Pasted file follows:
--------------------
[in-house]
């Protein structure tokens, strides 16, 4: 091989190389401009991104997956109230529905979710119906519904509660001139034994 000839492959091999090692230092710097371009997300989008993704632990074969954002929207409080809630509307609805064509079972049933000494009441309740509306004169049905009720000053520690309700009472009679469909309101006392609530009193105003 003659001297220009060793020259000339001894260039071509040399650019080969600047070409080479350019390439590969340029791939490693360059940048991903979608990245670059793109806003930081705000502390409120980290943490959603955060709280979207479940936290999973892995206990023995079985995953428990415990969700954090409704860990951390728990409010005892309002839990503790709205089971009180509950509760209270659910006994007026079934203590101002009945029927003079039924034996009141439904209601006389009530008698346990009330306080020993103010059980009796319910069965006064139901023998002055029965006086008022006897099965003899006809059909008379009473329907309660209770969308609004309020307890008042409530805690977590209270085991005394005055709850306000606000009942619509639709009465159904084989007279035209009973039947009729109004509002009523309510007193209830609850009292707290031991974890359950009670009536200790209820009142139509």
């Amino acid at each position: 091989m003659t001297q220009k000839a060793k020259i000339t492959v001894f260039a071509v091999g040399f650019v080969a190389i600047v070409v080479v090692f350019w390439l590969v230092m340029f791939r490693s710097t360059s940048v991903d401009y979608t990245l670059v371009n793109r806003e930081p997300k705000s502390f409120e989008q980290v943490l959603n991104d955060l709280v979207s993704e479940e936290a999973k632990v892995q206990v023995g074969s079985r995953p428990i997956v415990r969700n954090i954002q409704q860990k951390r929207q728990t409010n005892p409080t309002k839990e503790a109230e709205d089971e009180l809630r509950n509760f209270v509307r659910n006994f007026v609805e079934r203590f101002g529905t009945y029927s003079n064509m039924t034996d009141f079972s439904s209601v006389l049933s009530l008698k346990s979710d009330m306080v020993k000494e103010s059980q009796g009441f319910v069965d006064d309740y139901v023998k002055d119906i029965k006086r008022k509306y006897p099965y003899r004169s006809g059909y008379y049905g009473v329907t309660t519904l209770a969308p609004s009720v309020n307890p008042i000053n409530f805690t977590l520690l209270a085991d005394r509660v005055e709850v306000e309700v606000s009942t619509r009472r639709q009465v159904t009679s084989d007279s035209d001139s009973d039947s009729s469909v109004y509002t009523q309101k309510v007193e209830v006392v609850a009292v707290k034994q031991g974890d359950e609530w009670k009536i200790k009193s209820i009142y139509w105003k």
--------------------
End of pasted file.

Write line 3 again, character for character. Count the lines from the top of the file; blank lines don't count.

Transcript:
């Amino acid at each position: 091989m003659t001297q220009k000839a060793k020259i000339t492959v001894f260039a071509v091999g040399f650019v080969a190389i600047v070409v080479v090692f350019w390439l590969v230092m340029f791939r490693s710097t360059s940048v991903d401009y979608t990245l670059v371009n793109r806003e930081p997300k705000s502390f409120e989008q980290v943490l959603n991104d955060l709280v979207s993704e479940e936290a999973k632990v892995q206990v023995g074969s079985r995953p428990i997956v415990r969700n954090i954002q409704q860990k951390r929207q728990t409010n005892p409080t309002k839990e503790a109230e709205d089971e009180l809630r509950n509760f209270v509307r659910n006994f007026v609805e079934r203590f101002g529905t009945y029927s003079n064509m039924t034996d009141f079972s439904s209601v006389l049933s009530l008698k346990s979710d009330m306080v020993k000494e103010s059980q009796g009441f319910v069965d006064d309740y139901v023998k002055d119906i029965k006086r008022k509306y006897p099965y003899r004169s006809g059909y008379y049905g009473v329907t309660t519904l209770a969308p609004s009720v309020n307890p008042i000053n409530f805690t977590l520690l209270a085991d005394r509660v005055e709850v306000e309700v606000s009942t619509r009472r639709q009465v159904t009679s084989d007279s035209d001139s009973d039947s009729s469909v109004y509002t009523q309101k309510v007193e209830v006392v609850a009292v707290k034994q031991g974890d359950e609530w009670k009536i200790k009193s209820i009142y139509w105003k």